The helicopters were occasionally enabled, but did not ascend, an anonymous source reportedly told the newspaper on Wednesday.
In the long-term, this reportedly meant pilots could lose their competency skills and that the helicopters would fall into disuse.
Beeld reported that the SAAF's 26 Gripen fighter aircraft, which were also bought in the multimillion-rand arms deal a few years ago, were also rarely used.
A senior South African National Defence Force (SANDF) officer reportedly told the newspaper said the situation was grim.
Amid a 60% budget cut, it was considering selling the Gripens and not just the A109 helicopters, but all helicopter operations.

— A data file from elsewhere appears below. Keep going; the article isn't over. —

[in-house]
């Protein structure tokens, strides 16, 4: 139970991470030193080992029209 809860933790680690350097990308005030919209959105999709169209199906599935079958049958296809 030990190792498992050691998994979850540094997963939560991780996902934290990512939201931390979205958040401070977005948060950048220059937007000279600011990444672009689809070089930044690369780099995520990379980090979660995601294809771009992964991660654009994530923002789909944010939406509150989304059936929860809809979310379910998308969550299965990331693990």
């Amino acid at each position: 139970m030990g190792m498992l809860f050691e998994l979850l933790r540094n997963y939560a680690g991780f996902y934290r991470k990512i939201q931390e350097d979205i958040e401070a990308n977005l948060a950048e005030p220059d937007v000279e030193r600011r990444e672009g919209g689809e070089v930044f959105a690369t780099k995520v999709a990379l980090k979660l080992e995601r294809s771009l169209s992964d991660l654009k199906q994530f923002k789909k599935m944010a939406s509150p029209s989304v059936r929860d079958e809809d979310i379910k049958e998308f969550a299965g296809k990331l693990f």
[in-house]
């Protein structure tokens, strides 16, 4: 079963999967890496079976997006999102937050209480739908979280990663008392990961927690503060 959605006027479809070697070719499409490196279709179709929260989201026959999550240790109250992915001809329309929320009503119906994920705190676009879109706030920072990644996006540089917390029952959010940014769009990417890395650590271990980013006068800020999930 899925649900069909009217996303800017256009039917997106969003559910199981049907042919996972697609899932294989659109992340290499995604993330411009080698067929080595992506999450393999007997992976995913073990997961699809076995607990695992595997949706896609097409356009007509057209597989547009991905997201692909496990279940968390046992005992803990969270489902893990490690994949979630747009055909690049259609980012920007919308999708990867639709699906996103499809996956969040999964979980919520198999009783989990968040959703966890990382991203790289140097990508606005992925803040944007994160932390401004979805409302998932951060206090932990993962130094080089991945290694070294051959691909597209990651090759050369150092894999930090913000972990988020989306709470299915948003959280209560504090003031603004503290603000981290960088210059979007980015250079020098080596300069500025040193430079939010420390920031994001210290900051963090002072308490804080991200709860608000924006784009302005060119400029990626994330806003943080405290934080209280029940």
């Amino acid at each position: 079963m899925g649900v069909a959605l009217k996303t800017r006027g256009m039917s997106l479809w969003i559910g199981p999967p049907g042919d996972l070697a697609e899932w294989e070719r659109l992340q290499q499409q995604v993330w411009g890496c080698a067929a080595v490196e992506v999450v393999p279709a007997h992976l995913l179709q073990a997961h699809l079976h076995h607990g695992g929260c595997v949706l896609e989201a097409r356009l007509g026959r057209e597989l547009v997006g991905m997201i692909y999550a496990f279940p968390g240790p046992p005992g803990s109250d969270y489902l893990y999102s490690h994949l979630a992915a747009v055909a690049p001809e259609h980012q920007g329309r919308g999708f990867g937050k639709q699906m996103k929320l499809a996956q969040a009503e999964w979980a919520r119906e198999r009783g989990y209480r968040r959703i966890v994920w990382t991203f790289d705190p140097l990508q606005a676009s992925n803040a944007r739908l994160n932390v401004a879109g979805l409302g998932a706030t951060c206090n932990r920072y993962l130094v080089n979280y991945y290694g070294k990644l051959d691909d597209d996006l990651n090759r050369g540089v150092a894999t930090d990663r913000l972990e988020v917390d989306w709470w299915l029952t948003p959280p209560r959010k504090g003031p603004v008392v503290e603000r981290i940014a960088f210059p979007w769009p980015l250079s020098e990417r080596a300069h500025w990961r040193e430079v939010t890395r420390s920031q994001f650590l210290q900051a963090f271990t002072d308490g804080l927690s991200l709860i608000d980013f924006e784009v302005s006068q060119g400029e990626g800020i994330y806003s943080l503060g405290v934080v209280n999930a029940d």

Military expert Helmoed-Romer Heitman reportedly said the SAAF was suffering from the government's indecision about what it expected from an army.
"An air force without fighter aircraft is a dead duck in Africa's military context. An army without helicopters and transport aircraft is a dinosaur in a swamp," he was quoted as saying.
"An army without attack and tactical transport helicopters is a lame duck. A navy without helicopters and maritime patrol planes is blind."
According to the newspaper the SANDF did not respond to requests for comment. – Sapa